Avast, me tax hearties! Taxes, treasures, ransoms and more, arrrrr, on International Talk Like a Pirate Day
If you can pull yourself away from that DVR of Pirates of the Caribbean: The Curse of the Black Pearl -- Hey, don't be embarrassed; I watch it as often as I can myself. -- it's time on this International Talk Like a Pirate Day to discuss some swashbuckling taxes.
Yes, taxes and pirates have many connections.
Pirates as tax collection catalyst: Let's start with some early U.S. tax history.
Before we broke away from Great Britain, we had relied on that country's vaunted naval force to help protect colonial ships from Barbary Coast pirates. During the Revolution, Benjamin Franklin helped hammer out a 1778 treaty that called on France to help protect American vessels against Barbary pirates.
The hijackings of American ships continued, however, with the young country paying ransoms for the release of its sailors. In 1795 alone, the United States was forced to pay nearly a million dollars in cash, naval stores and a frigate to ransom 115 sailors from Algiers. A subsequent treaty called for annual gifts to Algiers, Morocco, Tunis and Tripoli to end the piracy against U.S. vessels.Many were unhappy with the system. As early as 1788 in The Federalist No. 41, James Madison wrote that a stronger federal government was needed to maintain a navy that would "be a principal source of her security against danger from abroad."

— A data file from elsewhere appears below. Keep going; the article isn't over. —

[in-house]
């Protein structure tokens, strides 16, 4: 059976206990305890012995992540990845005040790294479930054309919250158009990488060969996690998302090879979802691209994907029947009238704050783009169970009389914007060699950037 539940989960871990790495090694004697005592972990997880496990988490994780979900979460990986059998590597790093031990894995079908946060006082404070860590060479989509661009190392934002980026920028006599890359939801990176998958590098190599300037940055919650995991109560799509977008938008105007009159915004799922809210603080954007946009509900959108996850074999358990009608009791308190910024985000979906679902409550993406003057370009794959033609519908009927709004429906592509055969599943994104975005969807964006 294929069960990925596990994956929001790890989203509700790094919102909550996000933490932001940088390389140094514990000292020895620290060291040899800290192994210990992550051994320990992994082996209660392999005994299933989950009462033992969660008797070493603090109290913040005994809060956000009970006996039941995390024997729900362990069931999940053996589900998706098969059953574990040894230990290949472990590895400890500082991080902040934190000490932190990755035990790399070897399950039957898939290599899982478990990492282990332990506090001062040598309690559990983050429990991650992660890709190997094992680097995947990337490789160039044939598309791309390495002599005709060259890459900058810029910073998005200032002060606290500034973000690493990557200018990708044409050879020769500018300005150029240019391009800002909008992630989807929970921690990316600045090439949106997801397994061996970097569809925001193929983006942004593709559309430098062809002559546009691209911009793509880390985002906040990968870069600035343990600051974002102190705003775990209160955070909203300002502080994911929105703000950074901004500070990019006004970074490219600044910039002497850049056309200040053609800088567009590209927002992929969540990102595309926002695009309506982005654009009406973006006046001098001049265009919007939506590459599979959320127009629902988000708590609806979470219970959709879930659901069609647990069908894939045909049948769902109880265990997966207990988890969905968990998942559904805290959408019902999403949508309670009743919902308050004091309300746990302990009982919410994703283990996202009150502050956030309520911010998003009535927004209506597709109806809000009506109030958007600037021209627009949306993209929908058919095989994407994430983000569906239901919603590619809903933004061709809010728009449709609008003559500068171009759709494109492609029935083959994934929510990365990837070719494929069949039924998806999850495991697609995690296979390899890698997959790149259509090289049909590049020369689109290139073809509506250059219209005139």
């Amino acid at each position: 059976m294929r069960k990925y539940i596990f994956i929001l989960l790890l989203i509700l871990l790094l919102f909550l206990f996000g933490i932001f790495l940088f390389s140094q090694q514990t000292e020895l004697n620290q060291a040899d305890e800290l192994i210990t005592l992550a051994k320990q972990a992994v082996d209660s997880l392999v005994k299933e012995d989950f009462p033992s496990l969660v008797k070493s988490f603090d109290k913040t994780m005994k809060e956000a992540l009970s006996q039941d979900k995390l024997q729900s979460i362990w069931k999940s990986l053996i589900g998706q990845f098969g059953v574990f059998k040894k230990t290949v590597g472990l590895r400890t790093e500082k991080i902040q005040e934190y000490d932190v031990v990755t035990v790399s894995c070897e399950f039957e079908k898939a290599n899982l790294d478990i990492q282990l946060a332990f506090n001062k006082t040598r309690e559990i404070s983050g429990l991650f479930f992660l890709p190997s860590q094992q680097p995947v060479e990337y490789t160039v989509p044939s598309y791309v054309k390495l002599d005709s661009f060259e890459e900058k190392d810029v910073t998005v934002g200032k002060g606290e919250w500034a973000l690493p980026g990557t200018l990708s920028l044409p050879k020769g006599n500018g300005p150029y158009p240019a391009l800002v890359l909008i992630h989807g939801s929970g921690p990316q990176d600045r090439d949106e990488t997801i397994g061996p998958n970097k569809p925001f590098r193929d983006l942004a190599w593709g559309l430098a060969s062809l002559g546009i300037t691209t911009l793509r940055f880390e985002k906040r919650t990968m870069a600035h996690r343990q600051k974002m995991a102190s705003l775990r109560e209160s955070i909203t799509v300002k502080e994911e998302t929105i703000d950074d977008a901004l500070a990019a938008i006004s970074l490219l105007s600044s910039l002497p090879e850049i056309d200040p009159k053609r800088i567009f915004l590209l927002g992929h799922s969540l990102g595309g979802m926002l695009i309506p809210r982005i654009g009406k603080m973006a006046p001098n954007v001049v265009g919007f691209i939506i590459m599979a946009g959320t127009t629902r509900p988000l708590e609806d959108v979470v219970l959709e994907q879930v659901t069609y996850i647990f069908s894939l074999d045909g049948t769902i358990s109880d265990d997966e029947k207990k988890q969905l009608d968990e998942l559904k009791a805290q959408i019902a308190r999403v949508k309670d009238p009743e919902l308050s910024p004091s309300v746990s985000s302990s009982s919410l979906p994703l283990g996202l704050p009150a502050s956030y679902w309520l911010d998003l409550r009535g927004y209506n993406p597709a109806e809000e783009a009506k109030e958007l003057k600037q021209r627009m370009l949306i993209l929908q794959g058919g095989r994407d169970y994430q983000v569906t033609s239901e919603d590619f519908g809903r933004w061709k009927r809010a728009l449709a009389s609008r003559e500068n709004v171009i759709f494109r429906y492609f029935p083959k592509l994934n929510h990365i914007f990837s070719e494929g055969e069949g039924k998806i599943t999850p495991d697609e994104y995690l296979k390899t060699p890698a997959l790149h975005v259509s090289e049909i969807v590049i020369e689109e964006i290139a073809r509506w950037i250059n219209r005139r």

Thomas Jefferson agreed. In a 1786 letter to James Monroe, Jefferson said paying tribute merely invited more demands and that the only solution was a strong navy to fight the pirates. When Jefferson became president in 1801, he refused Tripoli's demands for an immediate payment of $225,000 and an annual payment of $25,000. Tripoli declared war and Jefferson sent a squadron of naval vessels to the Mediterranean.
And how did we come to have such vessels? Thanks to taxes which were authorized by section 8 of our Constitution, giving the federal government the power to lay and collect taxes on its citizenry for, among other things, the creation and maintenance of a navy.
So piracy on the high seas was one of the first uses of taxpayer supported military force.
This fall we'll be able to see a theatrical take on our modern U.S. Navy's role in thwarting pirates in Captain Phillips.
The movie tells the true story of Capt. Richard Phillips, portrayed by Tom Hanks, who survived being held hostage by Somali pirates in 2009. The event marked the first time any American cargo ship was hijacked in 200 years.
The spate of Somali pirate incidents has some arguing for a tax to combat the problem. A paper from the Barcelona Graduate School of Economics argues that a shipping tax could offer a less dangerous alternative than the "extraction of resources through pirate attacks:"